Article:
Now that a Bristol County, Massachusetts jury has convicted former Patriots tight end Aaron Hernandez of first-degree murder in connection with the death of Odin Lloyd in June 2013, a Suffolk County, Massachusetts jury can focus on whether Hernandez killed Safiro Furtado and Daniel de Abreu eleven months earlier.

Via the Boston Globe, the families of Furtado and Abreu held a press conference Wednesday night as a reminder that, while justice has been done for Lloyd, the process is far from complete for Hernandez’s other alleged victims.

“They know that their day is coming,” said attorney William T. Kennedy, who represents the families in a civil lawsuit previously filed against Hernandez. “They’re prepared to do what is necessary to see that justice is done for their two sons. . . . The fact that they’re going to have to now confront again the loss of their two sons is not an easy task for them to take, but it is something that they are committed to seeing is done.”

Prosecutors claim that Hernandez fired five shots into a car carrying Abreu, Furtado, and another man after Abreu bumped into Hernandez in a club in Boston’s South End, causing Hernandez to spill a drink. A trial date is expected to be selected “in the coming days.”

“Justice in America is very strong,” said Safiro Furtado’s father, Salvador.  “I believe in justice in America.”

Justice could be easier to obtain in the next trial, given that the second case against Hernandez includes a murder weapon, eyewitness accounts, and clear evidence of a motive.

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Jurors were shocked by concession that Hernandez witnessed the murder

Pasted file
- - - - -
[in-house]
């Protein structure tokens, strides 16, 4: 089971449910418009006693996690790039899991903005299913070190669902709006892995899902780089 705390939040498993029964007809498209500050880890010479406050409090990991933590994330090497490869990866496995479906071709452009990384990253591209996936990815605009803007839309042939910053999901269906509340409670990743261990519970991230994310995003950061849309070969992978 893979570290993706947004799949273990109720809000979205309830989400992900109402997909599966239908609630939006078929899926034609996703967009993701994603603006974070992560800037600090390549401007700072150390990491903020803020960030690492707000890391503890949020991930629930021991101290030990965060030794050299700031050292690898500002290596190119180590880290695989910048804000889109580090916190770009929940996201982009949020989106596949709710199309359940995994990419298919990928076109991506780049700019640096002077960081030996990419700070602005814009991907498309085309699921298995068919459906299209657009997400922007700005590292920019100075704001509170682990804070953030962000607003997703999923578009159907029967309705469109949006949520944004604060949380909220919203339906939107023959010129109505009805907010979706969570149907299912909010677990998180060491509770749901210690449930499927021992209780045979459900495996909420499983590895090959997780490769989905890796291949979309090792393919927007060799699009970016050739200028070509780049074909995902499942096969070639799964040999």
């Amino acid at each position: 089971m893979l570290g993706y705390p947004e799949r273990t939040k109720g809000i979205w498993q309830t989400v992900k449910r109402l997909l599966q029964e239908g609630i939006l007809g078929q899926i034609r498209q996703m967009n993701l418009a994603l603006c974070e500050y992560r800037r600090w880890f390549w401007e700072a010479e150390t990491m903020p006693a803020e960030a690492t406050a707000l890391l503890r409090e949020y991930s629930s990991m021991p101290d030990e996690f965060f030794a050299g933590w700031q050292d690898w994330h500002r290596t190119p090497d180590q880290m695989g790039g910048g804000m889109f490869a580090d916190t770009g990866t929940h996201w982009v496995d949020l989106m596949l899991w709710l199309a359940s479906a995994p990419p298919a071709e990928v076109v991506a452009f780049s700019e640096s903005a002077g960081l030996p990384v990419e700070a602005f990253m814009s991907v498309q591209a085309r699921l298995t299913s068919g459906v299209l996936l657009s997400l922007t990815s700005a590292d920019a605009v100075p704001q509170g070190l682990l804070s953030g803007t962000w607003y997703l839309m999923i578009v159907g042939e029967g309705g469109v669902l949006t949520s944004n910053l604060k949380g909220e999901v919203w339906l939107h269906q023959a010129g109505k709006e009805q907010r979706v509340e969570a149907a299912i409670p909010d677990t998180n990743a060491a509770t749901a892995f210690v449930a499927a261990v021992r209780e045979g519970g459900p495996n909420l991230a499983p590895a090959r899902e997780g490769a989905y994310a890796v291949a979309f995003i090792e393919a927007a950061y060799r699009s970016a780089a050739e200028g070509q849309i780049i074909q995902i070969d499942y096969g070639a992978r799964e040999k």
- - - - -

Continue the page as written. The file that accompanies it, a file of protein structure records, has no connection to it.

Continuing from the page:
Jurors AP

The jurors who determined that former Patriots tight end Aaron Hernandez killed Odin Lloyd conducted a joint press conference on Wednesday, making plenty of interesting observations about the process that ended with Hernandez being convicted.

Most significantly, the jurors expressed surprise that defense lawyer James Sultan admitted during closing arguments that Hernandez witnessed the murder.

We were all shocked by that,” one of the jurors said, via the Boston Globe.  The others expressed agreement with that sentiment.

It was shocking for multiple reasons. First, there was no testimony or other evidence introduced at trial placing Hernandez at the scene of the shooting.  Second, the notion that Hernandez saw someone kill his future brother-in-law (as Sultan also suggested during closing arguments) and then brought the murderer back to Hernandez’s home, where his infant daughter was sleeping, made no sense.

The effort to sneak in evidence that hadn’t been introduced at trial arose from a desire to supply an alternative explanation to the theory that Hernandez killed Lloyd.  In hindsight, it would have been better to stick with the “it wasn’t me” defense, and to poke repeatedly at holes in the government’s failure to prove beyond a reasonable doubt that it was.

That tactic could result in an eventual effort by Hernandez to prove that he received ineffective assistance of counsel, one of the common post-trial strategies for attacking a verdict — and for getting a new trial.  For now, it’s one of the reasons the jury rejected the idea that Hernandez  should be acquitted.

The jurors also said they were surprised to learn that Hernandez faces multiple other allegations, including the 2012 double murder in Boston and the 2013 shooting of Alexander Bradley, who testified in connection with the Lloyd murder.  They said that the news made them feel vindicated about their decision.

This assumes one or more of them didn’t already know about the other allegations.  At least one surely did, and he or she is surely smart enough not to admit it.